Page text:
Tuesday, April 23, 2013

Local wilderness vacations: Erie Bluffs State Park

On a recent sunny Sunday we found ourselves with nothing specific to do. A rare thing for a family with 2 young boys, but I'm not crazy enough to look a gift horse in the mouth!

Jen and I quickly packed up a daypack with some snack and drinks. I made sure my toddler pack was in the Jeep, then I grabbed the camera and we hit the road.

We headed west of the City of Erie, on US 20 all the way to Girard, PA. About 30 minutes from the city. Then we cut down to US 5 and drove about another 5 miles to Erie Bluffs State Park.

Erie Bluffs is a relatively new addition to PA's State Park system. Boasting over 500 acres open to hiking, and hunting. There is a developing trail network suitable for exploring with kids, or even mountain biking.

Attached to Erie Bluffs State Park is the Elk Creek Access Area, maintained by the PA Fish and Boat Commission. Elk Creek is one of the world's premier Steelhead fishing destinations.

Trails interconnect between the Access Area and the State Park.

Being that this was our first trip we reviewed the map and the information pavilion and headed off down the main driveway. This road is maintained with gravel to support the agricultural equipment used on the approximately 100 acres of corn fields.

Seeing such a wide expanse of cut corn fields is not that common among State Parks, but it is a very good use of the land. The land was already opened to agriculture, prior to becoming a State Park, so why not continue allowing the land to be farmed, in order to offset the cost of maintenance and development of the park.

We followed the main driveway as it wound it's way on the east edge of the corn fields towards the north east corner of the park. Here we found a wooded trail, which was well worn and very easy to follow. Several other trails cut off of this primary trail, but we followed along eventually coming to a point where we could see down over the bluff to the parking lot for the access area. Knowing we were on the eastern edge, we then followed another trail closer to the lake bluffs.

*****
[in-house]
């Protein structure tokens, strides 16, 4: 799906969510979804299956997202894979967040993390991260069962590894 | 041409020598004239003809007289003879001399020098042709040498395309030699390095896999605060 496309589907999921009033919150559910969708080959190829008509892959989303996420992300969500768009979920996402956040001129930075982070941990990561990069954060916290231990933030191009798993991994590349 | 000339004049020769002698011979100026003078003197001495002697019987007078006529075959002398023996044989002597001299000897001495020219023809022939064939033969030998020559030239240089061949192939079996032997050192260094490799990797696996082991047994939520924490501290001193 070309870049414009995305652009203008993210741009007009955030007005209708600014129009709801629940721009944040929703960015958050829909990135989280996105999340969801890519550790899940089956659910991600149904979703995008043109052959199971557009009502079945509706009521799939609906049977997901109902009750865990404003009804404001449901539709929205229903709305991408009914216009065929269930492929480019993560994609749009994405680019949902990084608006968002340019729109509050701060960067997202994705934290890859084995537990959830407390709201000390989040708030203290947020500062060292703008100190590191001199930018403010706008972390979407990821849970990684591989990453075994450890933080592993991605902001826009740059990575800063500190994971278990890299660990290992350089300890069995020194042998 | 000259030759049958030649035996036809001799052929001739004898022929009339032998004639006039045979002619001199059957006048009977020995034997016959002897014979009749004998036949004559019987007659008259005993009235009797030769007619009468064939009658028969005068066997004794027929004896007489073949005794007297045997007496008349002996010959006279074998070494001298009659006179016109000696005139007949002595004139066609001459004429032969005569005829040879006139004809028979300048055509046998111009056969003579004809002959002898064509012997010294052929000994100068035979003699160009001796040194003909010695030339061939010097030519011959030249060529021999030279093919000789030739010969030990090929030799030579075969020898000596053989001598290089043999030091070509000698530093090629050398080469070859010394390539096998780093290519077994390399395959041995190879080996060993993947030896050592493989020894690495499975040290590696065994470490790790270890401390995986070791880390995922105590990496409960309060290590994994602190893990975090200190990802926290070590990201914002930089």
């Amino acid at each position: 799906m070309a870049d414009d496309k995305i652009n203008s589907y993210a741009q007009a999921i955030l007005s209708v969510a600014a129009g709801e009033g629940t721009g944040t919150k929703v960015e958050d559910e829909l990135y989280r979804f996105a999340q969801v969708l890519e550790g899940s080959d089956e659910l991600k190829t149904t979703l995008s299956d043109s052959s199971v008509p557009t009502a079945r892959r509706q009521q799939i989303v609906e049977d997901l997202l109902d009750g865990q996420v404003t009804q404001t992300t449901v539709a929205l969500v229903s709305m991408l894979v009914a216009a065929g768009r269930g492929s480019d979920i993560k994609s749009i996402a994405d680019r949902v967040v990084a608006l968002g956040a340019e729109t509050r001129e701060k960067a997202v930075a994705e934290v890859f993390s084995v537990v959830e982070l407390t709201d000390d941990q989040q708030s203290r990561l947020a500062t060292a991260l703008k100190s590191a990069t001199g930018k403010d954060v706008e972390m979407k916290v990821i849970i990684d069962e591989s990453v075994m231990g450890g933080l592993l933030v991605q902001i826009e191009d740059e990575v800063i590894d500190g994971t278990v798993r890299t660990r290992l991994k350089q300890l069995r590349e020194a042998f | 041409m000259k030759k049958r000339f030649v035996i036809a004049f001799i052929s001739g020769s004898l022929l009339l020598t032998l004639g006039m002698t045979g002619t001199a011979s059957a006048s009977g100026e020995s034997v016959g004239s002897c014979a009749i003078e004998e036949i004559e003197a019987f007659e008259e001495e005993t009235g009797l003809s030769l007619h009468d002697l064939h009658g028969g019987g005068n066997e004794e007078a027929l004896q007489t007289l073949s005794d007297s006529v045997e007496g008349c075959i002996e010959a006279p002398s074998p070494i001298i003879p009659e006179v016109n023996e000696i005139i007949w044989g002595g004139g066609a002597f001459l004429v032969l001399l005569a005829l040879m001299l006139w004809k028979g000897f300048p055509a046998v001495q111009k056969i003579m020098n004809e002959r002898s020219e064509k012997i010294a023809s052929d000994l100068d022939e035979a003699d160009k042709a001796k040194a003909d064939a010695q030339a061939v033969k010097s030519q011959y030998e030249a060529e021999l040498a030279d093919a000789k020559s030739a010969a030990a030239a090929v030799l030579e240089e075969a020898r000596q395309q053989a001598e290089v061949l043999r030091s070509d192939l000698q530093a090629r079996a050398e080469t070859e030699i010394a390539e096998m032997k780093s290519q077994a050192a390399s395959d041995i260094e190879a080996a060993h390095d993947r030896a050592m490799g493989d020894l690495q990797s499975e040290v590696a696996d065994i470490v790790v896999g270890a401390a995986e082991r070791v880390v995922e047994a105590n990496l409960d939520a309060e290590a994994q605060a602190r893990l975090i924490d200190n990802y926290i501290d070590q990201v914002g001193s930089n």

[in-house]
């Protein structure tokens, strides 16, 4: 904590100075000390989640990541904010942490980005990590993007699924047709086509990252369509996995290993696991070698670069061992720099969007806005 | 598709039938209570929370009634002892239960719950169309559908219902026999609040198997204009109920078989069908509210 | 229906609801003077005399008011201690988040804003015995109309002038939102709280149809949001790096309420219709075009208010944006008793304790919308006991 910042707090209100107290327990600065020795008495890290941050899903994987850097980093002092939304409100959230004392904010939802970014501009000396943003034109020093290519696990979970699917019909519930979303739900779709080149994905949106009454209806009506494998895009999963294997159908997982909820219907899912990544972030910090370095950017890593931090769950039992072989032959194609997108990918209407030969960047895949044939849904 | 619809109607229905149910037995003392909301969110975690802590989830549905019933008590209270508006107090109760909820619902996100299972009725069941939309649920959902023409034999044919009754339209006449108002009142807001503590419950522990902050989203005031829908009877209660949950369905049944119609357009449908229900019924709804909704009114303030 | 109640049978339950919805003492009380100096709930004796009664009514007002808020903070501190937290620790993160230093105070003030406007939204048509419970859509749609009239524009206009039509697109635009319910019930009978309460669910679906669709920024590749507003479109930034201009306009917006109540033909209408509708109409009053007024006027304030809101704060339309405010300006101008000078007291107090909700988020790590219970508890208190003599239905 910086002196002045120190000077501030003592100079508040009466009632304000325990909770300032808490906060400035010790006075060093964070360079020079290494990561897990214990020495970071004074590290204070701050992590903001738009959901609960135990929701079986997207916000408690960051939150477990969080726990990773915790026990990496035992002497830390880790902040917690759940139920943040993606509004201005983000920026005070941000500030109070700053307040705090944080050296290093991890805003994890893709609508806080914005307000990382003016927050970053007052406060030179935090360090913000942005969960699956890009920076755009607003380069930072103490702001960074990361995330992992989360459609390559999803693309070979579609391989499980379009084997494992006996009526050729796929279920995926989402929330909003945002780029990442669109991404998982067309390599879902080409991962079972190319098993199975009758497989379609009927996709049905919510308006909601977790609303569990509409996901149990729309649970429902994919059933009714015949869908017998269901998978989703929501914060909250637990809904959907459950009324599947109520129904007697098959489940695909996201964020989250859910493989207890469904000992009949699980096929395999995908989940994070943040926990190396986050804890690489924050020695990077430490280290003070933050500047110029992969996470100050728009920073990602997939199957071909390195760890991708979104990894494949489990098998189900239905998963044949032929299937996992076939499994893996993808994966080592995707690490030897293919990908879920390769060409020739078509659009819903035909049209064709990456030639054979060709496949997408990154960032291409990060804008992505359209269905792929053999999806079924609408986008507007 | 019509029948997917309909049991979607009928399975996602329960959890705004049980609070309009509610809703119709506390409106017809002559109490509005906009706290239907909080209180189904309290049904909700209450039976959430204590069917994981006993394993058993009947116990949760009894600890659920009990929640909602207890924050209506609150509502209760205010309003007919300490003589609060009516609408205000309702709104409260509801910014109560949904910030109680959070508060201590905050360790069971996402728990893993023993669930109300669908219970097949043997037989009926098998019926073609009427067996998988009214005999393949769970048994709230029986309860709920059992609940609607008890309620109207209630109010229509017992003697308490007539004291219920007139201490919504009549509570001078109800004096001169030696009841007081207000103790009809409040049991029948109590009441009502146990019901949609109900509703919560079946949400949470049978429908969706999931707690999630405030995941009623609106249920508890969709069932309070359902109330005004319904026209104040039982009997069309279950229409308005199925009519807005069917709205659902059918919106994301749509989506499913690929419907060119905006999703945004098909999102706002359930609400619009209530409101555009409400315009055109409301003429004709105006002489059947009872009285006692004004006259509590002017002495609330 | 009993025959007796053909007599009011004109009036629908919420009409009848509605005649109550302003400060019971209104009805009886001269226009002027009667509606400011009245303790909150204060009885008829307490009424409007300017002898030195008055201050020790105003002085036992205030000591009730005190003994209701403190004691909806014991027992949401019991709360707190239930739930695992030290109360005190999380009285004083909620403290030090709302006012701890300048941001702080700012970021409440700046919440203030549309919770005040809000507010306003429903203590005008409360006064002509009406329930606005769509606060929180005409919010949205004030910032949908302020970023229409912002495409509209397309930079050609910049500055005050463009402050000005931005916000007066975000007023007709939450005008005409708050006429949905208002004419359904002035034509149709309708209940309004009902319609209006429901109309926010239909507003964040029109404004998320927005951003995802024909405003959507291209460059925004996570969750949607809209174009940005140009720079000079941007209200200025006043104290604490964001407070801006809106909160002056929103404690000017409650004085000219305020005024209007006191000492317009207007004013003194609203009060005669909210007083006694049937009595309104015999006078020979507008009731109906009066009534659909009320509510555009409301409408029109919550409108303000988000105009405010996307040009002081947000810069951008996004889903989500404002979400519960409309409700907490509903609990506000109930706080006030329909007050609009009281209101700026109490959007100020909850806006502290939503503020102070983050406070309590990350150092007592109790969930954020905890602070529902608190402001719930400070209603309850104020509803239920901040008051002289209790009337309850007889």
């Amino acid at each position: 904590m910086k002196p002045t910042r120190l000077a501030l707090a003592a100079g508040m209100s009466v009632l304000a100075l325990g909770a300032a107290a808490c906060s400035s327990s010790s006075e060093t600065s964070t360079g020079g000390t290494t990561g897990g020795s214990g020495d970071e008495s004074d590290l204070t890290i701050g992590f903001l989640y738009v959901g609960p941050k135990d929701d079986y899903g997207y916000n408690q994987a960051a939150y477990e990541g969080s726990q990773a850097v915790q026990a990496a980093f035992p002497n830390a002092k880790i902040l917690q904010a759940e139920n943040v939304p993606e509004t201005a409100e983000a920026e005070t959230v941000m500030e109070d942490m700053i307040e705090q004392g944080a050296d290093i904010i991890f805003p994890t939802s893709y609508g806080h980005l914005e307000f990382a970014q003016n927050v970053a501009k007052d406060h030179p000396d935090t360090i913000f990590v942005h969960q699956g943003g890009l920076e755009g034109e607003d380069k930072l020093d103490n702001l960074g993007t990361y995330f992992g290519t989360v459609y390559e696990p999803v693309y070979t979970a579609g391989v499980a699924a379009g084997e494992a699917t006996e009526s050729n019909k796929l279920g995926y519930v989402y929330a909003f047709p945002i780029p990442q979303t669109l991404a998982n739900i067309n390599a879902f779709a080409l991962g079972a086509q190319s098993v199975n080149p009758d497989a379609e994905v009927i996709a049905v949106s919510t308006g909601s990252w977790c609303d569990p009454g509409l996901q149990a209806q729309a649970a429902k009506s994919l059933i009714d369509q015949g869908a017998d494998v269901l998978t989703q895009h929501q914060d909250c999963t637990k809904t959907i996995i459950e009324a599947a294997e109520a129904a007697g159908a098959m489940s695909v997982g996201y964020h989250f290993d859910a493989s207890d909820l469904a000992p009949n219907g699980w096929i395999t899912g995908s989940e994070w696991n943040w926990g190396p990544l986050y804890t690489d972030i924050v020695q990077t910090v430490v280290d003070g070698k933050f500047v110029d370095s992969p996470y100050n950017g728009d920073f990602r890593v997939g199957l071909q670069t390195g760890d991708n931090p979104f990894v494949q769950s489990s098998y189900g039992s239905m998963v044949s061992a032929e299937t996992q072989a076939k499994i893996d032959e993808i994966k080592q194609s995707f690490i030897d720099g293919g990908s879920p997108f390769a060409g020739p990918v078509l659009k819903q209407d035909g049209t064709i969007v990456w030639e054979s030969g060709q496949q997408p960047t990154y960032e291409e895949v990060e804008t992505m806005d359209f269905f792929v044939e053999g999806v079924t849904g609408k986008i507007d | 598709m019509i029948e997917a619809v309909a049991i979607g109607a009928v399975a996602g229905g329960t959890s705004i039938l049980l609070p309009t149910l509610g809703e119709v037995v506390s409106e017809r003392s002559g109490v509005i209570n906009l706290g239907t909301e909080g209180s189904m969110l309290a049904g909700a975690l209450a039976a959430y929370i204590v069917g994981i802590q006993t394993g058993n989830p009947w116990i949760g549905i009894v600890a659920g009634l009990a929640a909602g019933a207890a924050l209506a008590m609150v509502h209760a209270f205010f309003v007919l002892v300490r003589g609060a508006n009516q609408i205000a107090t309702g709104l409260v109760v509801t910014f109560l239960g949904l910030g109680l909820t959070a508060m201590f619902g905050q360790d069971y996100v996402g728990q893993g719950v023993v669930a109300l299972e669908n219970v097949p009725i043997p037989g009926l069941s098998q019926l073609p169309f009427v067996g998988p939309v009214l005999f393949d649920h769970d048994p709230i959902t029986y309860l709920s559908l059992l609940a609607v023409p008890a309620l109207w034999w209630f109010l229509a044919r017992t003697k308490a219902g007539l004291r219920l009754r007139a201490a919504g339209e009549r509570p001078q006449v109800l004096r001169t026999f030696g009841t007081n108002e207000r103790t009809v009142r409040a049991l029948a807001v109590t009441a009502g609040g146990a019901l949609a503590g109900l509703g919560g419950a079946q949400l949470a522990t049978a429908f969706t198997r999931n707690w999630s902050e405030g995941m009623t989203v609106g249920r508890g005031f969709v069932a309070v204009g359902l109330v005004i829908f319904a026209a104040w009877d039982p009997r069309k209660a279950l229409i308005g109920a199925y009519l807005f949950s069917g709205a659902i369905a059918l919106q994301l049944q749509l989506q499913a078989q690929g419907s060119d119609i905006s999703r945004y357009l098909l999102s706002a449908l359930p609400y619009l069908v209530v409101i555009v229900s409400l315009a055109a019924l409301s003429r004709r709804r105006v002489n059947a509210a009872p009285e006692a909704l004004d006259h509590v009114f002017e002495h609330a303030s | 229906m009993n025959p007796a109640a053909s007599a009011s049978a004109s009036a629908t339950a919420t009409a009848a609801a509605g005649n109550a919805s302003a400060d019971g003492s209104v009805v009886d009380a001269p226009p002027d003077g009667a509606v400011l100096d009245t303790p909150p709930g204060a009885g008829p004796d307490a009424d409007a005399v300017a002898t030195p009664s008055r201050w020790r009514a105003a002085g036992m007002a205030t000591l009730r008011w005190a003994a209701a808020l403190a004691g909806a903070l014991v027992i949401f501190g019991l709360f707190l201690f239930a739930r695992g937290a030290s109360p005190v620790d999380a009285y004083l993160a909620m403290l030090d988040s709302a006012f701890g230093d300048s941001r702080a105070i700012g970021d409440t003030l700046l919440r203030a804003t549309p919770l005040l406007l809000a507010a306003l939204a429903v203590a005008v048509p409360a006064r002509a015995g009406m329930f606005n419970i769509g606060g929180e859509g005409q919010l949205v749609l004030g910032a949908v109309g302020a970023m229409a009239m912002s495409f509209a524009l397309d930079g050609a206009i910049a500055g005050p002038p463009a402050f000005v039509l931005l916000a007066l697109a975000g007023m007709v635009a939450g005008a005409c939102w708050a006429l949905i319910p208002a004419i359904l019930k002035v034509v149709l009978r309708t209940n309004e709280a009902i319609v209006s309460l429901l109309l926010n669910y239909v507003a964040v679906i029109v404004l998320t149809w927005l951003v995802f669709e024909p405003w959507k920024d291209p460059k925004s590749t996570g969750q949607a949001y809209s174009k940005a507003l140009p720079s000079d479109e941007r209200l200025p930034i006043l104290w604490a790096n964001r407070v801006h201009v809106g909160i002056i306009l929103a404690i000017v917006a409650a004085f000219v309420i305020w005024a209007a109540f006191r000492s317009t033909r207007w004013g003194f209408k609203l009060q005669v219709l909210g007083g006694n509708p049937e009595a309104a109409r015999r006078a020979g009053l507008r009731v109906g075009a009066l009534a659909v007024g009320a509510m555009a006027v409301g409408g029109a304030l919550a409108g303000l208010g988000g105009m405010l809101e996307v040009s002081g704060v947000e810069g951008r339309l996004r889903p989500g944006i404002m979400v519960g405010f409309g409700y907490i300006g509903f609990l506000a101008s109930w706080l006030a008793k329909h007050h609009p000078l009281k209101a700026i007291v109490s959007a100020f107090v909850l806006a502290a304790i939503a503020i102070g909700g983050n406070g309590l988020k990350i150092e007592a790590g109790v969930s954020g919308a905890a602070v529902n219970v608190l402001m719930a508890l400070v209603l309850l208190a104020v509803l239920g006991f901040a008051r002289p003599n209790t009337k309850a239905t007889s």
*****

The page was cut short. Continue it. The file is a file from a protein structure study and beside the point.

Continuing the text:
Here is where the real beauty of this natural area lies. Raw and undeveloped this area looks much the same as it would have for the settlers some 200+ years ago. Steep cliffs, giving way to narrow shoreline, looking out over an enormous body of water. This was early spring and the trees haven't yet budded out, but I can only picture what the area will look like when we visit later in the summer. 

After following the trail along the cliff for about 300 yards, the trail took an obvious bend and we found ourselves meeting up with the initial trail very close to the trailhead and the end of the gravel driveway. Several hundred yards back towards the parking lot was a small picnic grove. Four rustic tables and a cement fire ring are all that fill this little clearing in the woods, but it was just perfect for some Goldfish crackers, a couple oranges and bottles of water.

After a nice rest we took a small trail out of the opposite side of the picnic grove, which wound around to the driveway and we headed back out to the Jeep.  We had a fun time exploring the east end of the park, but in the two hour trip, we barely scratched the surface. There are several trails at the west end of the park, and someday I'd love to make a loop hike walking the entire perimeter including all of the shoreline.

There's great potential in this park, and after reading the State's Master Plan document I think they are on the right track.

Happy Exploring
Scott M

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